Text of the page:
Saving wildlife and ecosystems benefits Florida residents and the entire planet

It’s time to give up saving the planet. Nature is crippled, so it doesn’t care about the environment. In the new year, focus on taking care of the clean air and water behind you and find other things to focus on.

or not. There may be reasons to believe in nature’s nurturing. Recently, leaders from more than 190 countries gathered in Montreal to protect biodiversity – the diversity of life on the planet, from individual species to entire ecosystems.

In the final hours of the two-week conference, they agreed to protect 30% of the planet’s land and water by 2030. While the so-called 30×30 plan is not legally binding and the United States is not part of this, nor many other international environmental treaties, it is an important step in right direction.

Global biodiversity is under massive threat as our impact on the planet increases. Our love of cheap burgers means we keep cutting down forests to raise more cows.

Unsustainable fishing and pollution threaten our oceans. According to the World Economic Forum, for every pound of tuna we remove from the ocean, we replace it with two pounds of plastic. Human-driven climate change has intensified droughts and floods and warmed ocean waters, making it difficult for plants, animals and ecosystems to survive.

While we thought conservation of nature was saving polar bears and pandas, we came to understand that what is good for wildlife is good for people. Mangrove conservation preserves habitat for fish and manatees, but also provides a buffer from storms and a functional driver for our society.

Only 17% of the land and 8% of the ocean is under some form of protection, so the 30×30 goal is ambitious, but not impossible.

If you’re a newcomer to Florida, it may be difficult to understand you, but alligators were nearly extinct just a few decades ago. Because of the unregulated hunting and trade in crocodile skins, it was declared an endangered species in the 1960s.

Through policy and enforcement, the alligator population recovered enough that they were removed from endangered species status in the late 1980s. It was a similar story with Florida birds that were nearly exterminated more than 100 years ago as their plumes sought to adorn their elegant hats.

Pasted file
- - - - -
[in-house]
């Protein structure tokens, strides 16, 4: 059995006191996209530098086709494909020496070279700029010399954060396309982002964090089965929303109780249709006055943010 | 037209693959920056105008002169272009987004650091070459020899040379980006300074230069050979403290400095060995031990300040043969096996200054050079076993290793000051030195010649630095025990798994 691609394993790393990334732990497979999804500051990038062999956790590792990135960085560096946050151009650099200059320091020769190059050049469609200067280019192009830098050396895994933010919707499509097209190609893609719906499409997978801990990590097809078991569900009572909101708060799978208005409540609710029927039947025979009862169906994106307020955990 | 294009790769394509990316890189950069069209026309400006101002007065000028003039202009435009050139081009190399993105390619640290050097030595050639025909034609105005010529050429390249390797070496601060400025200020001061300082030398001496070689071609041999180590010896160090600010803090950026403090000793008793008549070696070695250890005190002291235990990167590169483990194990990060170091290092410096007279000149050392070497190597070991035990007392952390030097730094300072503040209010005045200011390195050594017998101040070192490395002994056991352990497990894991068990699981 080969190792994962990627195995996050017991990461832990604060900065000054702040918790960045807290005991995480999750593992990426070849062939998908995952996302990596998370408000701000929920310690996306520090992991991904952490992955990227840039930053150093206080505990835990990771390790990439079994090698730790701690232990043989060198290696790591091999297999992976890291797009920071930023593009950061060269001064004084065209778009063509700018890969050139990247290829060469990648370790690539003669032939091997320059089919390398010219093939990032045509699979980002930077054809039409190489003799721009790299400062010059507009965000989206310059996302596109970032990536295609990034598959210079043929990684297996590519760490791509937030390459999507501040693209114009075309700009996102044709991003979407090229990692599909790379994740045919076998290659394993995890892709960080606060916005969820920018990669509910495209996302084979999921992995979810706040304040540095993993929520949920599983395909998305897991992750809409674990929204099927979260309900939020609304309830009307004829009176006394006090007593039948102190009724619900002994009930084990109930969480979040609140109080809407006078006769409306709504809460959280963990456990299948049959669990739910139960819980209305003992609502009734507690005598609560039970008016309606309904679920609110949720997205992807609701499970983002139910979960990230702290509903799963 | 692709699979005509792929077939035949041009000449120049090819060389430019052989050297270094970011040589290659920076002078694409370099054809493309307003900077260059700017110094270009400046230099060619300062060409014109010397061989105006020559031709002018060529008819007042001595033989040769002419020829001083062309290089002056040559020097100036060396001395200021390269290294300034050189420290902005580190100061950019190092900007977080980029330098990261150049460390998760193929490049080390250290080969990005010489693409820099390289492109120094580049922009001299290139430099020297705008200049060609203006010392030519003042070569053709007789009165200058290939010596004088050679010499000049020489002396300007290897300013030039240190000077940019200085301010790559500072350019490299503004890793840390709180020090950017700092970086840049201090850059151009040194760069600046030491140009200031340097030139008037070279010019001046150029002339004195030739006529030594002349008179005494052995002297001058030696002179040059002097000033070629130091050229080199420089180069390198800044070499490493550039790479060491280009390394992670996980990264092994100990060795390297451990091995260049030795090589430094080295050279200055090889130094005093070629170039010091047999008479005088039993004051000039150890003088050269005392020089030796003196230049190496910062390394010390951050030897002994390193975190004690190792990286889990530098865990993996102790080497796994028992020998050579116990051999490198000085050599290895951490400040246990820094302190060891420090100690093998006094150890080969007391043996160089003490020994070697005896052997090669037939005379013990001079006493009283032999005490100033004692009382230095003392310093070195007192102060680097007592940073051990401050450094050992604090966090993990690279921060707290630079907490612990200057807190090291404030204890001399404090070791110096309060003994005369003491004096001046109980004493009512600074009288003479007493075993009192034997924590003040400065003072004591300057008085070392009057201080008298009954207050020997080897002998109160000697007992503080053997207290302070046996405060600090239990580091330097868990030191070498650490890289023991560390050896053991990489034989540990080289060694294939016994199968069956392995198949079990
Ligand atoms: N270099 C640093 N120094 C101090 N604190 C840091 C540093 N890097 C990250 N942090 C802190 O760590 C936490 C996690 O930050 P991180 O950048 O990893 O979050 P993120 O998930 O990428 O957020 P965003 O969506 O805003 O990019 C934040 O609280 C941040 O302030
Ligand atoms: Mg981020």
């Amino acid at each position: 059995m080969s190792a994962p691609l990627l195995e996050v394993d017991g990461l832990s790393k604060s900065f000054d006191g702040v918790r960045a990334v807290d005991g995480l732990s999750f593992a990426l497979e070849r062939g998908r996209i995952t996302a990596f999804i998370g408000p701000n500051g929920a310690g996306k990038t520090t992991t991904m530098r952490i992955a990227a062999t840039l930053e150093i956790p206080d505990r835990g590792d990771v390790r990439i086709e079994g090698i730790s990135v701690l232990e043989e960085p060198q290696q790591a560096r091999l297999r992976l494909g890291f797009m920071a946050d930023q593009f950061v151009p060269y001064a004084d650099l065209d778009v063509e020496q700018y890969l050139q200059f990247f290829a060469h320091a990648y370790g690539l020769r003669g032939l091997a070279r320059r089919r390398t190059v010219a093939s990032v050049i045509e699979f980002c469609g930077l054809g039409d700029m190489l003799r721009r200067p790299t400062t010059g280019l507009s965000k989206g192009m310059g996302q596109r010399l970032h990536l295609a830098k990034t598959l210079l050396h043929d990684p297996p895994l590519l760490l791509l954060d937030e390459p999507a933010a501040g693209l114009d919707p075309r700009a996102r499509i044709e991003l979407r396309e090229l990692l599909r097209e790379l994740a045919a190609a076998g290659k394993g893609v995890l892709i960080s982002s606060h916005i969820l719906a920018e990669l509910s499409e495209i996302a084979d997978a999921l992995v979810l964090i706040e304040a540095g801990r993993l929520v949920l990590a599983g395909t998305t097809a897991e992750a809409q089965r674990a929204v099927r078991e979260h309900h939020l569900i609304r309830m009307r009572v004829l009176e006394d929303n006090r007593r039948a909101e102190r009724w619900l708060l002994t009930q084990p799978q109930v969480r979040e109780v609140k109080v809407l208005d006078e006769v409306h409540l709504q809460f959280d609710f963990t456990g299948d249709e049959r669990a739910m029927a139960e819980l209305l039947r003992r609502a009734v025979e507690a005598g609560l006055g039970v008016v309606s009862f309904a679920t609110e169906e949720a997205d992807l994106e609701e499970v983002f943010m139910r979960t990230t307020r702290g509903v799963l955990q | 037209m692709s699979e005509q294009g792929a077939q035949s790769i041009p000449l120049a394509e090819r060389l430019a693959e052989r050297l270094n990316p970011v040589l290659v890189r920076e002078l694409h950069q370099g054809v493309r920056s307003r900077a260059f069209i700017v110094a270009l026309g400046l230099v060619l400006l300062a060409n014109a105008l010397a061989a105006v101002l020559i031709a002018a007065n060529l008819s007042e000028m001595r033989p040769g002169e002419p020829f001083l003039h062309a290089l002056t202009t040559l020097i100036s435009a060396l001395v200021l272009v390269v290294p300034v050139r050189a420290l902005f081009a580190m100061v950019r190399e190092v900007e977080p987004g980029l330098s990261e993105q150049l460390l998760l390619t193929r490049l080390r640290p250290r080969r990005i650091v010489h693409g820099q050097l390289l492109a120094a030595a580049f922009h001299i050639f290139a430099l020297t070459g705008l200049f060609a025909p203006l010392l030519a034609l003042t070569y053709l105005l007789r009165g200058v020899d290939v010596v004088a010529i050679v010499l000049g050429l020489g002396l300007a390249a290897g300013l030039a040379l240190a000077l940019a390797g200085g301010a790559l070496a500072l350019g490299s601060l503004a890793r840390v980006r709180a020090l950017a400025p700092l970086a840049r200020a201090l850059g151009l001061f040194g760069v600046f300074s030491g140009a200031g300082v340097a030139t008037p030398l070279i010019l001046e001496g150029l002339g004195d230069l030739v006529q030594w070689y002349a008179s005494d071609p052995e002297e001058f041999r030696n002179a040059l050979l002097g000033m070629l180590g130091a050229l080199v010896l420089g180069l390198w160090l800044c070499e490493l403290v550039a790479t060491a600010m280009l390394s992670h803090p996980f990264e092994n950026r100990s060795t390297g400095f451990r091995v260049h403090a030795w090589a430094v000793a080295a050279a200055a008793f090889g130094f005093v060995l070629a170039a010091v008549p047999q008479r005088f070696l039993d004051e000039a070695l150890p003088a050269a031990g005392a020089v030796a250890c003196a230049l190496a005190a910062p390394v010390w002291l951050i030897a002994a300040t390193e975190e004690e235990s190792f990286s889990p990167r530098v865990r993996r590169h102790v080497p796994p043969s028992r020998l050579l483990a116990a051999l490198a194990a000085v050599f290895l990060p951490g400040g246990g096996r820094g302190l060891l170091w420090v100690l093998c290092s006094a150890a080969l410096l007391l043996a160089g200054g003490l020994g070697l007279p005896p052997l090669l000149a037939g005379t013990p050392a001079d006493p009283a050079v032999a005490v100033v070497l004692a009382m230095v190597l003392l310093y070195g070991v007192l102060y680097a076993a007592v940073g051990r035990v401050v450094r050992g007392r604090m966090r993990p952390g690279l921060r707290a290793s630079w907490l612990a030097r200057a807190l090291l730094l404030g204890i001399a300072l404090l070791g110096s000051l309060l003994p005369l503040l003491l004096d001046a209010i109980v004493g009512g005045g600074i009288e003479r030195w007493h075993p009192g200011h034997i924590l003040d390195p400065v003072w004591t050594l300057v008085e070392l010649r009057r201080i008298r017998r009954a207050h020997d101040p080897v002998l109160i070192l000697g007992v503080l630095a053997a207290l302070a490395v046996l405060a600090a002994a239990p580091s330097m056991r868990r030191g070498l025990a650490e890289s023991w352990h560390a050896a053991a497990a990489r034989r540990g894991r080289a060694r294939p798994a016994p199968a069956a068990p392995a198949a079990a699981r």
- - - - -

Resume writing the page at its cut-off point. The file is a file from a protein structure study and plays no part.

Conquest of the seas

The policies ultimately used to protect these birds served as a catalyst for the Florida conservation movement. There was a time when Floridians didn’t know a future with Everglades National Park, Six Mile Cypress Slough Preserve, or Lovers Key State Park. Now it is impossible to imagine a future without them.

These success stories show that when faced with the harsh reality of our behavior, we can choose to do better. This moment is different because the threats are bigger and require a bigger and faster response. It won’t be enough to simply remove hunting pressure from some species when we’re bootstrapping entire ecosystems.

Certainly, some will argue that protecting humans must come before the needs of wetlands, wild grasses, and coral reefs. But nature is our best insurance for the future. Biodiversity provides air, food, water, medicines, jobs, recreation and much more. It makes us all safer in the face of climate change.

A new year brings possibility and hope. decisions to do better. We can and must do more to protect all living things on this planet and ultimately ourselves.

Jennifer Jones, PhD, is the director of the Center for Environment and Society, part of the School of Water at Florida Gulf Coast University.

“Sea Gas” is the opinion arm of the Florida Climate Reporting Network, a collaborative of news organizations across the state focused on the threats posed by a warming climate.

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